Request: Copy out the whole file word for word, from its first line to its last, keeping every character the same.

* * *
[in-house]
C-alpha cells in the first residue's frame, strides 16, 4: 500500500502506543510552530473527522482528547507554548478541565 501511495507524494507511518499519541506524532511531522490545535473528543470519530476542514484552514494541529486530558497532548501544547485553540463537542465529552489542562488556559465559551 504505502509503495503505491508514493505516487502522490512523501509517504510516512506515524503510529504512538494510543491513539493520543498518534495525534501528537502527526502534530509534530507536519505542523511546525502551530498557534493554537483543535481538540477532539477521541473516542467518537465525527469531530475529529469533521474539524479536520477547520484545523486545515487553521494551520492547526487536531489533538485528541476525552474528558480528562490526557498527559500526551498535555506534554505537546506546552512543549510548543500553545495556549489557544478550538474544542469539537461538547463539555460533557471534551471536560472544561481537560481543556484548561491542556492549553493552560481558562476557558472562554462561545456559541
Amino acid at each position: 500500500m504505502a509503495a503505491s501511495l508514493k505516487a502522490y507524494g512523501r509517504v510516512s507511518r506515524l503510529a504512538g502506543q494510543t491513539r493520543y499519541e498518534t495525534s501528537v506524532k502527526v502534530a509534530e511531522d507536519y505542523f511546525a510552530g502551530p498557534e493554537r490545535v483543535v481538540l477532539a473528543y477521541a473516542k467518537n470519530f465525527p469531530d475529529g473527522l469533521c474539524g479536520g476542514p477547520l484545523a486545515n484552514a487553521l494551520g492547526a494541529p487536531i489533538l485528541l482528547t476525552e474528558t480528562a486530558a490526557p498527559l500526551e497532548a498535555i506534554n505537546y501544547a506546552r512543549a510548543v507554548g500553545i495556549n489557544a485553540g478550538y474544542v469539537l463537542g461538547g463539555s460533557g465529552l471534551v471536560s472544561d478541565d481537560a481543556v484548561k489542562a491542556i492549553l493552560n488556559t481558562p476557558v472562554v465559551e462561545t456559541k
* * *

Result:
[in-house]
C-alpha cells in the first residue's frame, strides 16, 4: 500500500502506543510552530473527522482528547507554548478541565 501511495507524494507511518499519541506524532511531522490545535473528543470519530476542514484552514494541529486530558497532548501544547485553540463537542465529552489542562488556559465559551 504505502509503495503505491508514493505516487502522490512523501509517504510516512506515524503510529504512538494510543491513539493520543498518534495525534501528537502527526502534530509534530507536519505542523511546525502551530498557534493554537483543535481538540477532539477521541473516542467518537465525527469531530475529529469533521474539524479536520477547520484545523486545515487553521494551520492547526487536531489533538485528541476525552474528558480528562490526557498527559500526551498535555506534554505537546506546552512543549510548543500553545495556549489557544478550538474544542469539537461538547463539555460533557471534551471536560472544561481537560481543556484548561491542556492549553493552560481558562476557558472562554462561545456559541
Amino acid at each position: 500500500m504505502a509503495a503505491s501511495l508514493k505516487a502522490y507524494g512523501r509517504v510516512s507511518r506515524l503510529a504512538g502506543q494510543t491513539r493520543y499519541e498518534t495525534s501528537v506524532k502527526v502534530a509534530e511531522d507536519y505542523f511546525a510552530g502551530p498557534e493554537r490545535v483543535v481538540l477532539a473528543y477521541a473516542k467518537n470519530f465525527p469531530d475529529g473527522l469533521c474539524g479536520g476542514p477547520l484545523a486545515n484552514a487553521l494551520g492547526a494541529p487536531i489533538l485528541l482528547t476525552e474528558t480528562a486530558a490526557p498527559l500526551e497532548a498535555i506534554n505537546y501544547a506546552r512543549a510548543v507554548g500553545i495556549n489557544a485553540g478550538y474544542v469539537l463537542g461538547g463539555s460533557g465529552l471534551v471536560s472544561d478541565d481537560a481543556v484548561k489542562a491542556i492549553l493552560n488556559t481558562p476557558v472562554v465559551e462561545t456559541k